Friday, June 11, 2010

Vision for Robots 5 of n: Hough Transform

If you are just joining us it may be helpful to start at part 1. Otherwise, now that we used morphological operations to remove the noise from the image, we can apply the Hough transform to find the circles formed by the outline of the objects.

The Hough transform searches through the parametric space of the image to find features that match. In the case of circles, it will generate all possible circle within a given range and it will attempt to match the generated circle to possible circles in the image. Where a pixel of the generated circle matches a pixel on screen a vote is added. If a circle acquires enough votes it is determined to be found inside the image.

The picture below provides a rough approximation of how this works. The blue circle represents the circle in the image, the orange circle represents the test circle and the overlap is shown in green. Each overlapping pixel adds a vote.


OpenCV provides a built-in function for circle detection, that we demonstrated before using Harpia and also using OpenCV directly. The current implementation looks for the highest number of votes in the XY plane then it looks for the radius that matches the best. This is why the detector has problems matching concentric circles.

The code is fairly straight forward but it is important to note that the circle detector seems to work better with a white background than with a black one. The detection parameters listed here and in the official example provide a good starting point but the exact optimal settings will depend on your needs and lighting conditions. Trial and error seems to determine good values relatively quickly.

// strel_size is the size of the structuring element
    cv::Size strel_size;
    strel_size.width = 3;
    strel_size.height = 3;
    // Create an elliptical structuring element
    cv::Mat strel = cv::getStructuringElement(cv::MORPH_ELLIPSE,strel_size);
    // Apply an opening morphological operation using the structing element to the image twice
    cv::morphologyEx(img_bin_,img_bin_,cv::MORPH_OPEN,strel,cv::Point(-1, -1),2);

    // Convert White on Black to Black on White by inverting the image
    // Blur the image to improve detection
    cv::GaussianBlur(img_bin_, img_bin_, cv::Size(7, 7), 2, 2 );

    // See
    // The vector circles will hold the position and radius of the detected circles
    cv::vector circles;
    // Detect circles That have a radius between 20 and 400 that are a minimum of 70 pixels apart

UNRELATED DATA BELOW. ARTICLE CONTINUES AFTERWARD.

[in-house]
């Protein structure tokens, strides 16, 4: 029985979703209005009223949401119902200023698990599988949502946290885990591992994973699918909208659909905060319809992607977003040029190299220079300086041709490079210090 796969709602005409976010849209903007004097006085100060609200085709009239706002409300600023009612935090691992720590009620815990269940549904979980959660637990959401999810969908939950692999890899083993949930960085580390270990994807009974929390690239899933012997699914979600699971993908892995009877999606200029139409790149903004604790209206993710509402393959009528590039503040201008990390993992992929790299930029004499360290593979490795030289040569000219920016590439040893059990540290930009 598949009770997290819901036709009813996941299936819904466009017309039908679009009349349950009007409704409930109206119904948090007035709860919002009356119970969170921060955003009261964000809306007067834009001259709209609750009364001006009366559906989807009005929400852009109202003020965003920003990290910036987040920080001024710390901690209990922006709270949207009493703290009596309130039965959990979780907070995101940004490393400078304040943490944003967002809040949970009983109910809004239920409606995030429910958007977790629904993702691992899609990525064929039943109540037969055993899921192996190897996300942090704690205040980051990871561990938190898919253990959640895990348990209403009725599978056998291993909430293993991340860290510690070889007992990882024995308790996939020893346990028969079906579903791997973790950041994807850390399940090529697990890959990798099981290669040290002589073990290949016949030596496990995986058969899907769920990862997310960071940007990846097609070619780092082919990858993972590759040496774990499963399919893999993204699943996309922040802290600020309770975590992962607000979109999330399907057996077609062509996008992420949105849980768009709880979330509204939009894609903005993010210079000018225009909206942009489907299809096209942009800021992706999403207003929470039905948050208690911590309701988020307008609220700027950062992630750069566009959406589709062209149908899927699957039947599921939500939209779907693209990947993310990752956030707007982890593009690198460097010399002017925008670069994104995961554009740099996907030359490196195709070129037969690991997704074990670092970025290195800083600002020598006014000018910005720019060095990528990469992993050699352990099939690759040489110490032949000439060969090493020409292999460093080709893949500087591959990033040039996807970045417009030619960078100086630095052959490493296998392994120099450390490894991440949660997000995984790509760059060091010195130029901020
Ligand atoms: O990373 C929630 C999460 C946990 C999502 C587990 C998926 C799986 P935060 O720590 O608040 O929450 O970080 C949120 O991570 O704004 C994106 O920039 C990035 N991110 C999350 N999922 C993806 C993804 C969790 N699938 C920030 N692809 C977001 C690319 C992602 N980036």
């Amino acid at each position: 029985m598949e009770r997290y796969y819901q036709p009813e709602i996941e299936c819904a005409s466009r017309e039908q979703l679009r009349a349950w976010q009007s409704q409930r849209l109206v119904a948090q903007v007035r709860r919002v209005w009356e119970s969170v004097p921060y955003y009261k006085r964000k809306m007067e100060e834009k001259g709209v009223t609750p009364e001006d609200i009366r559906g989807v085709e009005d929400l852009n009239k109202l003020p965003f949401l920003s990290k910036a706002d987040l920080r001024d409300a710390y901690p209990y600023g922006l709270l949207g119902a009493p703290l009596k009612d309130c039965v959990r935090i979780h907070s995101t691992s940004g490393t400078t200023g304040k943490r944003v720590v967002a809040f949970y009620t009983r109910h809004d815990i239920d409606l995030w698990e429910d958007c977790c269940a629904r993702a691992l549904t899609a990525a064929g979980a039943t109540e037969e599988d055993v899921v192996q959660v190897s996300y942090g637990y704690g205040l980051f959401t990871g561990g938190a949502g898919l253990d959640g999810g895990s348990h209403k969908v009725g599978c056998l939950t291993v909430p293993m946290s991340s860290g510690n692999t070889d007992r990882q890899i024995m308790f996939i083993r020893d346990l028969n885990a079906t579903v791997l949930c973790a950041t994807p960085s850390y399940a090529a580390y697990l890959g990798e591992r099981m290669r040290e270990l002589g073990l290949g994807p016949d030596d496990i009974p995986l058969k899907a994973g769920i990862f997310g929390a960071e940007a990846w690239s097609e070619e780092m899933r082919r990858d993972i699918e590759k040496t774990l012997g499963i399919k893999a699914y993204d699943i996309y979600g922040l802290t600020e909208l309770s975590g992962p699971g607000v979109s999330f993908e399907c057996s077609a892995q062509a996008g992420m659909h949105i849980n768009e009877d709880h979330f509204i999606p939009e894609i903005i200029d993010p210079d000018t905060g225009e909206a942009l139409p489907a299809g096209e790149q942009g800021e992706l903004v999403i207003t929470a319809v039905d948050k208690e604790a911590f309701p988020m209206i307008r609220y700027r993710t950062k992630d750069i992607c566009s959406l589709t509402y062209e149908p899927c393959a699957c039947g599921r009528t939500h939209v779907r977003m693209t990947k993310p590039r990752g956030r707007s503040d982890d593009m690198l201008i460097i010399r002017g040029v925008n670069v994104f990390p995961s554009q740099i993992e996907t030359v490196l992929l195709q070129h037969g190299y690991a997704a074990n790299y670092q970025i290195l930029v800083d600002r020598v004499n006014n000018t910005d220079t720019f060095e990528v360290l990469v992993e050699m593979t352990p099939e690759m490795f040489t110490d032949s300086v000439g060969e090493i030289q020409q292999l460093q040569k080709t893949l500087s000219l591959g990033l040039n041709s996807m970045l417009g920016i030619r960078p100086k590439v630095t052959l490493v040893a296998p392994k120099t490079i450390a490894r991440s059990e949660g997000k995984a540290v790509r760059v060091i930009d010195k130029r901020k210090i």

cv::HoughCircles(img_bin_, circles, CV_HOUGH_GRADIENT, 1, 70, 140, 15, 20, 400 );

    for( size_t i = 0; i < circles.size(); i++ )
         // round the floats to an int
         cv::Point center(cvRound(circles[i][0]), cvRound(circles[i][1]));
         int radius = cvRound(circles[i][2]);
         // draw the circle center
         cv::circle( img_out_, center, 3, cv::Scalar(0,255,0), -1, 8, 0 );
         // draw the circle outline
         cv::circle( img_out_, center, radius+1, cv::Scalar(0,0,255), 2, 8, 0 );
         // Debugging Output
         ROS_INFO("x: %d y: %d r: %d",center.x,center.y, radius);
You can get the full version of the newest code by running roscd ihr_opencv && git pull origin master, or by starting at the beginning if you skipped that step. Once you have updated things the code can be built by running roscd ihr_opencv && rosmake

The prerecorded demo can be launched using roslaunch.

roslaunch ~/ros/stacks/iheart-ros-pkg/ihr_demos/ihr_opencv/launch/demo_hough.launch

If you have an orange and a webcam you can try this at home with the live version. For those of you playing along at home, if you setup your webcam and get an orange you can start the live demo this way.

roslaunch ~/ros/stacks/iheart-ros-pkg/ihr_demos/ihr_opencv/launch/live_hough.launch

Now that we have found the co-ordinates of the objects, we can pass this information back as an ROS message for other nodes to use. This will be covered in the next episode.


Anonymous said...

Pretty cool, dude!

One observation is that a lot of systems like this will use an oddly colored light (for example the PS3's magenta globe) so the vision system can perform a filter by color.

This drasticly reduces the search space and is a cheap trick to improve accuracy.

Unknown said...

Awww man, where is the next episode??? Its the most important!!

I Heart Robotics said...

As soon as we can allocate some resources to it. Hopefully in the next week or two.